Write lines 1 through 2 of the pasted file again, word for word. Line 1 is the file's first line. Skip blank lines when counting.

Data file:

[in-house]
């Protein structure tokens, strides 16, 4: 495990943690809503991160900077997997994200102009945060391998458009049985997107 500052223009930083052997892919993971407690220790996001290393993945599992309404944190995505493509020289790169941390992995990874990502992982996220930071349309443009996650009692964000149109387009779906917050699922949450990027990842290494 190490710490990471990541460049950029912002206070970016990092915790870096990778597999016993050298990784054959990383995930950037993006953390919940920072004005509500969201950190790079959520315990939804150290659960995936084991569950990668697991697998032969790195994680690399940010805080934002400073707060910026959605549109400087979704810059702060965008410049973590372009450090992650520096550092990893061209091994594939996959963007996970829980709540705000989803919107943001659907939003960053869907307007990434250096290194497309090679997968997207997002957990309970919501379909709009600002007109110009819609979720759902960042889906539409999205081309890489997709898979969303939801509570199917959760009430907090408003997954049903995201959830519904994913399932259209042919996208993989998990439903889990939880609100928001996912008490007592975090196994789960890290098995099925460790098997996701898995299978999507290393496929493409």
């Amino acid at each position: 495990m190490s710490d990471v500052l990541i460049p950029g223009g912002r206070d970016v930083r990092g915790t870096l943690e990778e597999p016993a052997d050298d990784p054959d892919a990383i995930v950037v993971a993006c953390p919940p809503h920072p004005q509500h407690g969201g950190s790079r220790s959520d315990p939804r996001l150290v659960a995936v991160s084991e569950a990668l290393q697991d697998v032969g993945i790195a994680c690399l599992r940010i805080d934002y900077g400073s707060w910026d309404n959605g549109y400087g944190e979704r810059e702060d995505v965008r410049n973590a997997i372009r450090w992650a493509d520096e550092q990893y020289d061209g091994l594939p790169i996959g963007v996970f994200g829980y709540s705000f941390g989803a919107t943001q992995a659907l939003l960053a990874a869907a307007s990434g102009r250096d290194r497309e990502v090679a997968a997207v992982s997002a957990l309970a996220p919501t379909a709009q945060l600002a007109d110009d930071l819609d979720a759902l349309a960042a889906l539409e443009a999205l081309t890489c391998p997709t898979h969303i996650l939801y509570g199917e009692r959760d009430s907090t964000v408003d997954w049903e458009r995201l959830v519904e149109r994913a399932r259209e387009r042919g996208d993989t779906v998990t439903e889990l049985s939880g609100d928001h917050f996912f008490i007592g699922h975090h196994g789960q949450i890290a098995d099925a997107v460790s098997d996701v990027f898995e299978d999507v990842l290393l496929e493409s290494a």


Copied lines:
[in-house]
């Protein structure tokens, strides 16, 4: 495990943690809503991160900077997997994200102009945060391998458009049985997107 500052223009930083052997892919993971407690220790996001290393993945599992309404944190995505493509020289790169941390992995990874990502992982996220930071349309443009996650009692964000149109387009779906917050699922949450990027990842290494 190490710490990471990541460049950029912002206070970016990092915790870096990778597999016993050298990784054959990383995930950037993006953390919940920072004005509500969201950190790079959520315990939804150290659960995936084991569950990668697991697998032969790195994680690399940010805080934002400073707060910026959605549109400087979704810059702060965008410049973590372009450090992650520096550092990893061209091994594939996959963007996970829980709540705000989803919107943001659907939003960053869907307007990434250096290194497309090679997968997207997002957990309970919501379909709009600002007109110009819609979720759902960042889906539409999205081309890489997709898979969303939801509570199917959760009430907090408003997954049903995201959830519904994913399932259209042919996208993989998990439903889990939880609100928001996912008490007592975090196994789960890290098995099925460790098997996701898995299978999507290393496929493409």